There used to be a lot of shenanigans on YouTube and money was made from it. Many vicious, sometimes brutal videos were created, but the “blind” algorithm quickly picked them up if they trended well and went viral. It’s bad when advertisers then run spots with them, along the lines of “This video was sponsored by Nike, Mercedes or Nivea.” – just as an example. Such problems led to YouTube introducing new rules for videos that are allowed to run advertising. Monetisation became more difficult, so that small YouTubers lost their income. What can be done about this to get money again as a channel operator?
What criteria has YouTube set for monetisation?
What the Alphabet Group wanted to achieve was that terrorists don’t just open a new account, upload a video that goes viral and then immediately see advertising. So they introduced the rule that a channel must already have 1,000 subscriptions to be able to monetise. In addition, it must be able to show viewing times of over 4,000 hours in the past 12 months. This was to ensure that channels would have sufficient trustworthiness in the long term to be able to place advertisements. But it was a big slap in the face of the users. After all, many small channel operators had previously earned a nice little extra income. Now their small passive income was simply gone. What can be done about fans and watchtime?
Quickly become a YouTube partner – what are the options?
As is so often the case in IT and internet matters, resourceful users can find relatively good solutions to overcome this hurdle and return to monetisation. Here are a few ways to do it:
1. Buy Watchtime and subscriptions
There are providers who have specialised in offering their customers the necessary service to achieve this goal. There, anyone can buy enough watchtime for their channel to slide into monetisation. If you order a package from them, you get everything you need in one fell swoop. This is made possible by the fact that these companies start marketing in social media channels in the background. Mostly internationally. In this way, sufficient playback time and subscriptions are accumulated in a relatively short time. In the world of social media, this happens quite quickly. A subscription button is quickly pressed. And with sufficient distribution, 4,000 hours can be accumulated relatively easily. Some companies even provide extra videos that operators can upload to their channels. This makes monetisation even easier to achieve. It’s a quick, easy way to do it.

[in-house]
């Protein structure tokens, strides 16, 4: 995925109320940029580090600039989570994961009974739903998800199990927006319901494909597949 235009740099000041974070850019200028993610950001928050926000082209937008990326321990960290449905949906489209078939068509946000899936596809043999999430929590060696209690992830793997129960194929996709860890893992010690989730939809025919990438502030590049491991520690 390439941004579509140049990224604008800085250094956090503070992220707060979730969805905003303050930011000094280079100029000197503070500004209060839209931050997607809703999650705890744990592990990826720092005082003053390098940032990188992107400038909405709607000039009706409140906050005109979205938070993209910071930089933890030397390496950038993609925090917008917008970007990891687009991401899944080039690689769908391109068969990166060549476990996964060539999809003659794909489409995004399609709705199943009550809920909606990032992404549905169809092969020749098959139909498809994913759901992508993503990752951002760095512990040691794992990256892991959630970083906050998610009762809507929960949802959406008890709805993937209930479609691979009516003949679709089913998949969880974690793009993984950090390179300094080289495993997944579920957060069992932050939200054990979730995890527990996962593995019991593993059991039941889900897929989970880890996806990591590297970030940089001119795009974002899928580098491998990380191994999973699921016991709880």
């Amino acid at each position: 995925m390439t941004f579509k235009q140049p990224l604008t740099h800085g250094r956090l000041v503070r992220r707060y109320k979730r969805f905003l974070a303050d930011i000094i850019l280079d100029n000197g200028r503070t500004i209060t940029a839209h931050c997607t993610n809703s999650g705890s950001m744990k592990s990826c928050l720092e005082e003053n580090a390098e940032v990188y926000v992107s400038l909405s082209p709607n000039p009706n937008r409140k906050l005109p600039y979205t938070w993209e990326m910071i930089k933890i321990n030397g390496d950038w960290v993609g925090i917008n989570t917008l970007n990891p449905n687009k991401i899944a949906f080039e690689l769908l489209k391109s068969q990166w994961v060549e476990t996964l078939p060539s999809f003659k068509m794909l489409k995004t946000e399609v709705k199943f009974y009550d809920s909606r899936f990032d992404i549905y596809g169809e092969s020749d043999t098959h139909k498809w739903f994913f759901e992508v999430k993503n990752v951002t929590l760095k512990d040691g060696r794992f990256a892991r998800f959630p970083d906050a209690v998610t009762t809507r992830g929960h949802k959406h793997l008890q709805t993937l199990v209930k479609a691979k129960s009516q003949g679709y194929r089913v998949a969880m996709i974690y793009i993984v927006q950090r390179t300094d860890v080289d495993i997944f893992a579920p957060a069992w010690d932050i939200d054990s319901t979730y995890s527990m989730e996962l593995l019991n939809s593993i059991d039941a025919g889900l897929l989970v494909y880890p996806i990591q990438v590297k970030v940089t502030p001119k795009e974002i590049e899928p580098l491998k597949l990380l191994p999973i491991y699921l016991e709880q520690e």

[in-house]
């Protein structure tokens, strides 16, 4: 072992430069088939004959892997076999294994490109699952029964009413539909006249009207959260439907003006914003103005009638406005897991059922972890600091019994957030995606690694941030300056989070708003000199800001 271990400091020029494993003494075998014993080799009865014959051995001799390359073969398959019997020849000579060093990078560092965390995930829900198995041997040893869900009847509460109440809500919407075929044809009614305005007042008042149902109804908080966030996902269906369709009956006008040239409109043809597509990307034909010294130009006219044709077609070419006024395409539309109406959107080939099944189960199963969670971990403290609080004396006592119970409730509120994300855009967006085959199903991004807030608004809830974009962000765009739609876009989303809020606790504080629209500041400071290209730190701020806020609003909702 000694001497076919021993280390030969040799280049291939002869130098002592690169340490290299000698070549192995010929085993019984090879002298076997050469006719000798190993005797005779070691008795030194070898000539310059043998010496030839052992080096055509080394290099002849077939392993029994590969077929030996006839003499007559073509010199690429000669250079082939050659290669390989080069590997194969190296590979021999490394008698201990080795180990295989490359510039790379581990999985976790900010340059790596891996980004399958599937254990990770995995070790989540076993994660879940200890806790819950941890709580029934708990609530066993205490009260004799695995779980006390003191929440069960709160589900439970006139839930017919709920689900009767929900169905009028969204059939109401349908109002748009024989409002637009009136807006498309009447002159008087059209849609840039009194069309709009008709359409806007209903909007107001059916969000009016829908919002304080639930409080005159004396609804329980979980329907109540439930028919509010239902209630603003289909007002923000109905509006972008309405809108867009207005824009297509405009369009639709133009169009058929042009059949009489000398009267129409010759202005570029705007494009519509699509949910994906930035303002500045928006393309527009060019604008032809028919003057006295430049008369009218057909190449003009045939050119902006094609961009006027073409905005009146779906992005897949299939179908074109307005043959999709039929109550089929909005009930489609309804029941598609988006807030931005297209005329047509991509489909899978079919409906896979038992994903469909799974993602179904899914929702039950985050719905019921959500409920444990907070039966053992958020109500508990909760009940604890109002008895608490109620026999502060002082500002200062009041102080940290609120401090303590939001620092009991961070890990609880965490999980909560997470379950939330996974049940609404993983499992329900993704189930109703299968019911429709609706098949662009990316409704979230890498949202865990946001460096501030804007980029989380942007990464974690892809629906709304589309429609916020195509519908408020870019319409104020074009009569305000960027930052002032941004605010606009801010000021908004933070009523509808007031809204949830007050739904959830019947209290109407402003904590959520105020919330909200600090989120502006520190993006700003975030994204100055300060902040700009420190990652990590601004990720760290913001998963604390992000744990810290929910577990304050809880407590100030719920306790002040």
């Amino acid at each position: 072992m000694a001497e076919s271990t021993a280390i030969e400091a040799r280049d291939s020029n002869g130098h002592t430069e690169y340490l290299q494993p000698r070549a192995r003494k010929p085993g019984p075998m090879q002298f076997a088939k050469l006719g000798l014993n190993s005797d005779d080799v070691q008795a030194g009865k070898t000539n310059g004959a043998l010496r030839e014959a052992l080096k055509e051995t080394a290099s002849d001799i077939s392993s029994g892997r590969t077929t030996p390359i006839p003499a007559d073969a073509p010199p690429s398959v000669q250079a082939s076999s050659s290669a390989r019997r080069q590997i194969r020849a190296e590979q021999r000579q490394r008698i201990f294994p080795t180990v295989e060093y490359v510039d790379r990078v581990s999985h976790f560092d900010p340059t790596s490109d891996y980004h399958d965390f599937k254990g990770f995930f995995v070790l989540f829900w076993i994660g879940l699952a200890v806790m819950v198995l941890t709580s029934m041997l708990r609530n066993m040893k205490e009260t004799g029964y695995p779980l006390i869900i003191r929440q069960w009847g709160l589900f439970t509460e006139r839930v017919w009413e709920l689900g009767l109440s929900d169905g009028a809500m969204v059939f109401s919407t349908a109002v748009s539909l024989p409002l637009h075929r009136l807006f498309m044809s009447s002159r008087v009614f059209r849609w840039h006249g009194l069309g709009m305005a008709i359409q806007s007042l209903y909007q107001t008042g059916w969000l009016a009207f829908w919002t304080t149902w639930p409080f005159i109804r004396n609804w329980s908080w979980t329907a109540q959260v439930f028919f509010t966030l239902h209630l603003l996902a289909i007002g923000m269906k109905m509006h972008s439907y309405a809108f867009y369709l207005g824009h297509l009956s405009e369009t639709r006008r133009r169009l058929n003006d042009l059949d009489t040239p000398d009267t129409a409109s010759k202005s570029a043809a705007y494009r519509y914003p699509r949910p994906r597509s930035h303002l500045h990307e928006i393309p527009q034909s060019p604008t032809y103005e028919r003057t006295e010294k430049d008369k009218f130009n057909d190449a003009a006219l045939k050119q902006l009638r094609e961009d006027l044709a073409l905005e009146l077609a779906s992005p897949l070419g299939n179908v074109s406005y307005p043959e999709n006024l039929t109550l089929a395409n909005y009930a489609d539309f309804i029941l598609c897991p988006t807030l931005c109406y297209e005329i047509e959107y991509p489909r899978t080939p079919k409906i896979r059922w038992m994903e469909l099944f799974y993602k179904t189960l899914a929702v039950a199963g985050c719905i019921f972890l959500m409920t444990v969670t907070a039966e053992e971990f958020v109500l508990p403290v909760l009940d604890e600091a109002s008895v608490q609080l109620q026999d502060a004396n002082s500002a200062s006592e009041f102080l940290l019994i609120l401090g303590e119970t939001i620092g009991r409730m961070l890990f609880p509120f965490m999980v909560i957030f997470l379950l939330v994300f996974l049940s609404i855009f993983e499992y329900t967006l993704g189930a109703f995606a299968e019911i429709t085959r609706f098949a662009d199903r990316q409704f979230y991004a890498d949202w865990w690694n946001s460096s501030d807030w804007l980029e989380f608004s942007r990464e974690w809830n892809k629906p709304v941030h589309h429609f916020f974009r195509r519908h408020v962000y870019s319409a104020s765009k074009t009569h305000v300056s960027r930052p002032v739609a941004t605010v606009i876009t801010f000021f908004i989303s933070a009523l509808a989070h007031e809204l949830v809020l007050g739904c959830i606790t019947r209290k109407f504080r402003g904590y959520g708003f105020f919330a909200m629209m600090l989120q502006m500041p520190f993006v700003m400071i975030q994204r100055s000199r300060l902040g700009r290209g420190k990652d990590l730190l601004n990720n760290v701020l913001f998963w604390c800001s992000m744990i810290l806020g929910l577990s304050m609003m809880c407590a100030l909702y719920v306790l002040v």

2. Place YouTube ads
It’s pure mathematics that comes into play here. On YouTube, companies can spend money to get their videos ranked better. So it’s just normal sponsorship. Users can do the same. Simply create a longer video and boost it directly at Alphabet with ads. Then the hours and fans will come together relatively quickly. All you have to do is calculate: What does the advertising cost me? How much money does the channel bring in? Such expenses pay for themselves quite quickly, because if you reach 4,000 hours, you’ll be “in” again for 1 year. At least, if after that the existing content offers enough potential for real views and generates interest.
3. Social media marketing
Of course, you can take care of driving up the views yourself. The easiest way to do this is with advertising. It does not have to be on YouTube itself, but can be done on other channels. In Facebook and Twitter, clicks on a video can be generated relatively quickly.
As an expert in social media marketing, I have experienced, for example, that Twitter offers good click rates for relatively little money. Sometimes around 30%, so that costs of a paltry 3 cents per click were left as a result in some advertising campaigns. That is basically nothing. This is also a way to generate many, completely legal clicks on a video with a low budget. However, the prerequisite for this is that the content is meaningful. Otherwise, visitors to Twitter will jump off again immediately and the 4,000 hours of watch time will be a long way off.